ITK Registration Optimization/Testing And Backward Forward Compatibility

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Backward Forward Compatibility

This page describes the testing framework used for verifying the backward/forward compatibility of the optimized classes developed in this project with the standard classes currently in ITK.


Backward Compatibility
A modified class is backward compatible with a given version "V", when applications that used the version "V" of the class, can adopt the new modified version of the class without having to change their source code to compile it, and by arriving to identical results when using the class at run-time.
Forward Compatibility
A modified class is forward compatible with a given version "V", when interactions based on the old API of the class are safely translated to the new API of the class.


The ONLY way to tell for sure if a class is backward/forward compatible is to have a test for it.

In order to verify the backward/forward compatibility of the optimized classes a testing framework was put in place. This framework generates tests based on combinations of the following components

  • Transforms
    • Translation
    • Rigid (2D/3D)
    • Affine
    • BSplineDeformable
  • Metrics
    • MeanSquares
    • MutualInformation
    • MattesMutualInformation
  • Interpolators
    • NearestNeighbor
    • Linear
    • BSpline

These component were mixed in their optimized and non-optimized (standard) versions, in order to create regression tests comparing the result of the non-optimized versions with the results of the optimized versions.

Since this is a combinatorial problem, the source code of the tests was generated using CMake macros, that combines the components in different ways and prepares their corresponding initializations.

The choice of optimizers was mostly driven by the Transform, according to the following table:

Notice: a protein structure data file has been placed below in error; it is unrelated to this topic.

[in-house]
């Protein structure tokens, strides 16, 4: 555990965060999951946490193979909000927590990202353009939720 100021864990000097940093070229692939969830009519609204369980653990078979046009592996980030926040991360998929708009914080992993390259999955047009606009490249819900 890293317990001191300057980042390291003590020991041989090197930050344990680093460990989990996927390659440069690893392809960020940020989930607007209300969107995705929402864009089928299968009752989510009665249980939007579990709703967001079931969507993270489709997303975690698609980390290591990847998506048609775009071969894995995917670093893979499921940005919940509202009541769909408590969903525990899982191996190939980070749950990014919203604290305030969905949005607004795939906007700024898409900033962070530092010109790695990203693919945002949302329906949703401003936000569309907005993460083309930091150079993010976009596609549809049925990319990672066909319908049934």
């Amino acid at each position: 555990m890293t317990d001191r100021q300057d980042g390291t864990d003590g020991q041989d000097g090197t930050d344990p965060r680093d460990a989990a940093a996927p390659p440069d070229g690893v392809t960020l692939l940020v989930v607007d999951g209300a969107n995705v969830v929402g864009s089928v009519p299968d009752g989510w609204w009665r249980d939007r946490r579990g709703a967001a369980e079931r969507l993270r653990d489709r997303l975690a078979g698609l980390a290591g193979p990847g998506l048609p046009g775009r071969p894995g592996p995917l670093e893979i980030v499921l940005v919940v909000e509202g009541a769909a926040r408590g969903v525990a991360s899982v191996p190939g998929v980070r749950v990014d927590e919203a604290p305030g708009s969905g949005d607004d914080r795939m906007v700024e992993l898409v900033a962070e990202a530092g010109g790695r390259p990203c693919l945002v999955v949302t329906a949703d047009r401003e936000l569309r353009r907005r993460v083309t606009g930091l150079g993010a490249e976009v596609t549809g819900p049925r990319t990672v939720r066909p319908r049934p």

Transform Optimizer
Translation RegularStepGradientDescent
Rigid2D RegularStepGradientDescent
Rigid3D VersorRigid3DTransform
Affine RegularStepGradientDescent
BSplineDeformable LBFGSB

However, inconsistencies in the current API of some metrics and some optimizers induced the following variations

MeanSquares MutualInformation MattesMutualInformation
Translation RegularStepGradientDescent RegularStepGradientDescent RegularStepGradientDescent
Rigid2D RegularStepGradientDescent RegularStepGradientDescent RegularStepGradientDescent
Rigid3D VersorRigid3DTransform VersorRigid3DTransform VersorRigid3DTransform
Affine RegularStepGradientDescent RegularStepGradientDescent RegularStepGradientDescent
BSplineDeformable LBFGSB RegularStepGradientDescent LBFGSB

Issues to Probe Further

  • Dashboard
  • MattesMutualInformation + Translation + NearestNeighbors fails to register in both 000 and 111, this seems to indicate a problem in the computation of derivatives when a nearest neighbor interpolator is used
  • Disimilar convergence rates: In the combination of MeanSquares + Affine + Linear, the metric values per iteration of the optimizer converge about half speed in the 111 versus the 000 test. This seems to indicate a problem in the computation of derivatives. GNUplots of convergence rates have been added to the nightly tests. These plots should probably be converted to BatchMake plots.
  • Butterfly effect: slight variation of a parameter changes the result of a registration: MeanSquares + Affine + BSpline interpolator, using a Step length of 1.0 the optimizer gets stuck in a point in the parametric space. See cvs log of Code/Testing/itkOptimized/CMakeLists.txt version 1.57
  • Mutual Information metric 000 & 111 require a different number of samples. Is that an unfair comparison ?, knowing that computation time is a function of the number of samples.
  • LBFGSB Optimizer doesn't have the MaximizeOn() MinimizeOn() methods int is API. It minimizes by default. Therefore it can't be used for MutualInformation metric, since this metric must be Maximized.
  • LBFGS Optimizer doesn't have the methods GetValue(), GetDerivative(), GetCurrentIteration(),therefore it can not be used from the standard observer of the optimizer.
  • MutualInformation metric "could" have a method for negating the output, so that it could be use by minimizing optimizers.